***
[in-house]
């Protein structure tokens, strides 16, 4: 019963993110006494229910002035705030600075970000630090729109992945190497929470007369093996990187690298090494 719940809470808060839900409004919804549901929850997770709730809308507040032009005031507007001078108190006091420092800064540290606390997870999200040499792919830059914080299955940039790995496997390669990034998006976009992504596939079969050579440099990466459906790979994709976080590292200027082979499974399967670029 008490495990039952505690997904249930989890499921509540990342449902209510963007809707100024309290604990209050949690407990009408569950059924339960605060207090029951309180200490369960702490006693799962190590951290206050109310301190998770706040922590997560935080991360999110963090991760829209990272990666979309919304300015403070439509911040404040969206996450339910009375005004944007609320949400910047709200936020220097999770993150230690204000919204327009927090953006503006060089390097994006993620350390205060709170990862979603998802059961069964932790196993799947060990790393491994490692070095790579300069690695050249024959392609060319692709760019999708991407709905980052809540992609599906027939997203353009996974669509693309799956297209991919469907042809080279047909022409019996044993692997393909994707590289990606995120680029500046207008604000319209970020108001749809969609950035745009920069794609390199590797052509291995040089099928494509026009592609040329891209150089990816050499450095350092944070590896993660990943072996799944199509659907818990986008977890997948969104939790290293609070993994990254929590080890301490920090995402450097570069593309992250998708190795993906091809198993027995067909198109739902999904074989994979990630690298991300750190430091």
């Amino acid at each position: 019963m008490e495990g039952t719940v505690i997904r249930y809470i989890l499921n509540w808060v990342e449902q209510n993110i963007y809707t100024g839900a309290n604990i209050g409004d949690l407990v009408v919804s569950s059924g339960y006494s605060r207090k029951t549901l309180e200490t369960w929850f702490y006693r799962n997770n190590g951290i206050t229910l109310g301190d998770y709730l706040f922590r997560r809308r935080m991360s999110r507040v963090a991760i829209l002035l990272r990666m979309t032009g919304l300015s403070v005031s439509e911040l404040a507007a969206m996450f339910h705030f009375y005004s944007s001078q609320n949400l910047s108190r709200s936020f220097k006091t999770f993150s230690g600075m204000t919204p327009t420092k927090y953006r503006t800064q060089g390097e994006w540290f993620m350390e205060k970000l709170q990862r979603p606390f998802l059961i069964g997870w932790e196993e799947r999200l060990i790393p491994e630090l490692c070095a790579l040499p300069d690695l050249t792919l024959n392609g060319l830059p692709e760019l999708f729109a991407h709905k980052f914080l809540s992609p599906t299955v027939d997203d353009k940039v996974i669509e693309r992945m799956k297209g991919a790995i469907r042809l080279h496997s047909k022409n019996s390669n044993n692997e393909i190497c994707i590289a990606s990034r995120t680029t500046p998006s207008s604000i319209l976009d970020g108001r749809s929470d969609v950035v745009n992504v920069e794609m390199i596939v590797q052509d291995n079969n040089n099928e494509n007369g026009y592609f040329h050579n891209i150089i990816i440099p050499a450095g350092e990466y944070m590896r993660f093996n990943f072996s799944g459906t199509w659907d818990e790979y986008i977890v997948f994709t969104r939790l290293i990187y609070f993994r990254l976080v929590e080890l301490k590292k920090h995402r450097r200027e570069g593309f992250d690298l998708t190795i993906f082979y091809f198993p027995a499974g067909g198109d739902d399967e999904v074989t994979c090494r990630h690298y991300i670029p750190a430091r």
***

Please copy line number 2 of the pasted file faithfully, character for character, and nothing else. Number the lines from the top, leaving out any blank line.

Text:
């Protein structure tokens, strides 16, 4: 019963993110006494229910002035705030600075970000630090729109992945190497929470007369093996990187690298090494 719940809470808060839900409004919804549901929850997770709730809308507040032009005031507007001078108190006091420092800064540290606390997870999200040499792919830059914080299955940039790995496997390669990034998006976009992504596939079969050579440099990466459906790979994709976080590292200027082979499974399967670029 008490495990039952505690997904249930989890499921509540990342449902209510963007809707100024309290604990209050949690407990009408569950059924339960605060207090029951309180200490369960702490006693799962190590951290206050109310301190998770706040922590997560935080991360999110963090991760829209990272990666979309919304300015403070439509911040404040969206996450339910009375005004944007609320949400910047709200936020220097999770993150230690204000919204327009927090953006503006060089390097994006993620350390205060709170990862979603998802059961069964932790196993799947060990790393491994490692070095790579300069690695050249024959392609060319692709760019999708991407709905980052809540992609599906027939997203353009996974669509693309799956297209991919469907042809080279047909022409019996044993692997393909994707590289990606995120680029500046207008604000319209970020108001749809969609950035745009920069794609390199590797052509291995040089099928494509026009592609040329891209150089990816050499450095350092944070590896993660990943072996799944199509659907818990986008977890997948969104939790290293609070993994990254929590080890301490920090995402450097570069593309992250998708190795993906091809198993027995067909198109739902999904074989994979990630690298991300750190430091």